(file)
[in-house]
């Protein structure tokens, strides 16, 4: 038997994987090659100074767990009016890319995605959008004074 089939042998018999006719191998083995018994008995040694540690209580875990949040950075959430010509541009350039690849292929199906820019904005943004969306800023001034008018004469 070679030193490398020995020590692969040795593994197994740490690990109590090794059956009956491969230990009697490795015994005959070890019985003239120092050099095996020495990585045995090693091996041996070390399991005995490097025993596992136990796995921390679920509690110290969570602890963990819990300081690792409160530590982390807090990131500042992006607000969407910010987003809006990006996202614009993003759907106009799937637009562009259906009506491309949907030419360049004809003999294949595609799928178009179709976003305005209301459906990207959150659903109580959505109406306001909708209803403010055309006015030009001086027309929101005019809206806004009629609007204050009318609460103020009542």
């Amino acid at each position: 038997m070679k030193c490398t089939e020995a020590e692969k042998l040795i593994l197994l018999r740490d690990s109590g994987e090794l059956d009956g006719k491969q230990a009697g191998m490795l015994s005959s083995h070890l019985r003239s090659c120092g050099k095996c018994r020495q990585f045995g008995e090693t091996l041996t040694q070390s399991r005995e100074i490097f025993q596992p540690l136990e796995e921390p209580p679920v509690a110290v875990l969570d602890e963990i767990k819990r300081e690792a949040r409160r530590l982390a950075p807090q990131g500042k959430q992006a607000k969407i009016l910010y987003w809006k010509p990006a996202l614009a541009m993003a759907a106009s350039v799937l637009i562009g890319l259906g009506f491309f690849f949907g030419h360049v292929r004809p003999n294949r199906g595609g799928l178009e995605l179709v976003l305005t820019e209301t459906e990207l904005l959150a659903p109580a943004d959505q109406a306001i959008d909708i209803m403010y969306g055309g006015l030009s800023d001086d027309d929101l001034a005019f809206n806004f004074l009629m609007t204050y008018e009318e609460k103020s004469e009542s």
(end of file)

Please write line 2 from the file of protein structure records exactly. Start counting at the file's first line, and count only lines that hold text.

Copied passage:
């Protein structure tokens, strides 16, 4: 038997994987090659100074767990009016890319995605959008004074 089939042998018999006719191998083995018994008995040694540690209580875990949040950075959430010509541009350039690849292929199906820019904005943004969306800023001034008018004469 070679030193490398020995020590692969040795593994197994740490690990109590090794059956009956491969230990009697490795015994005959070890019985003239120092050099095996020495990585045995090693091996041996070390399991005995490097025993596992136990796995921390679920509690110290969570602890963990819990300081690792409160530590982390807090990131500042992006607000969407910010987003809006990006996202614009993003759907106009799937637009562009259906009506491309949907030419360049004809003999294949595609799928178009179709976003305005209301459906990207959150659903109580959505109406306001909708209803403010055309006015030009001086027309929101005019809206806004009629609007204050009318609460103020009542």